|Buying of Chiswick Flats Other Than Penthouses Collapses|
W4's average house price moves back over a million
The average price of a Chiswick home sold so far this year is over £1 million again. Figures from the Land Registry show that the level has risen by 14.1% over the same period in 2018.
However, the rise is largely driven by technical factors most notably the continued fall in sales of flats in the W4 postcode area. Earlier in the year we reported on the sharp decline in this kind of property in Chiswick but, if anything, the drop has accelerated since then. Only 31 flat sales were reported in the first three months of 2019 which would be one of the lowest figures on record. The overall average is rising not because of a general increase in prices but because flats, which are normally cheaper than houses, are making up a smaller proportion of the total.
Ironically the highest price paid so far this year was for a flat with £2,750,000 changing hands for what is believed to be a penthouse apartment in Chiswick Green Studios in Acton Green.
Interest in larger family houses, which had been one of the more active sections of the market seems to have waned with only two of this kind of property selling for over a million compared to nine for the three months at the end of last year. Coutts bank’s London Prime Property Index, shows that prices of prime Chiswick property have dropped by 21.2% since 2014 with sales volumes dropping to their lowest level since 2013.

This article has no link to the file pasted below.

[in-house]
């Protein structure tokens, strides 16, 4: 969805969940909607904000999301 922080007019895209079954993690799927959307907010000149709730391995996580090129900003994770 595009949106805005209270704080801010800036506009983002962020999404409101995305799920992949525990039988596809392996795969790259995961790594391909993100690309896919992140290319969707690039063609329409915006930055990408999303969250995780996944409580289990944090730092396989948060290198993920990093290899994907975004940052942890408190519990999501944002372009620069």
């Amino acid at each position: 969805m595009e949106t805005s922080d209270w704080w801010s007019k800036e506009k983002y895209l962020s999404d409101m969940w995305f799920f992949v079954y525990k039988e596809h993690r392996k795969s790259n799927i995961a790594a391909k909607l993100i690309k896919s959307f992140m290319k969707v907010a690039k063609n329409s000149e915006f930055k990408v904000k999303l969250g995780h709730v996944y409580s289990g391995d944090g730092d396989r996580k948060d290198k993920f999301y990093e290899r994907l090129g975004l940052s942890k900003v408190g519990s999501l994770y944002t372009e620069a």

Only one new-build property was reported as being sold so far this year – a house in the Chiswick Gate development near Hogarth Roundabout.
Paul Cooney, Sales Director of Horton and Garton, says:
A local property expert told us when we showed them the figures, “For Chiswick, if you take out Help To Buy funded purchases, probate sales and high prestige property purchases then hardly any flats are selling at the moment. A relatively small proportion of Chiswick’s housing stock is under the £450,000 threshold for Help To Buy but the area has been hit disproportionately hard by the changes in Stamp Duty and rules on Buy To Let. There is no prospect of any of these factors changing in the immediate future but despair isn’t necessary as rents are holding up well.”
Commenting on the figures, Robert Gardner, Nationwide's Chief Economist, said, “UK house price growth remained subdued in March, with prices just 0.7% higher than the same month last year.
“Indicators of housing market activity, such as the number of property transactions and the number of mortgages approved for house purchase, have remained broadly stable in recent months, even though survey data suggests that sentiment has softened.
“Measures of consumer confidence weakened around the turn of the year and surveyors report that new buyer enquiries have continued to decline, falling to their lowest level since 2008 in February.”
The March 2019 RICS UK Residential Survey results show little departure from the subdued picture evident across the sales market for several months now. They say forward looking indicators suggest this lack of momentum is likely to continue for a while longer, although perceptions on the twelve month outlook are a little more sanguine. However London and the South East continue to display the weakest sentiment in terms of prices.
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Roughly speaking the post code sector areas are as follows:
1 - Bedford Park and the north side of the High Road
2 - The south side of the eastern end of the High Rd down to the river at Corney Reach
3 - The Grove Park area and over to Strand on the Green
4 - The west of Chiswick between the A4 and Chiswick High Rd - (a high concentration of flats)
5 - The north west of Chiswick - Acton Green mainly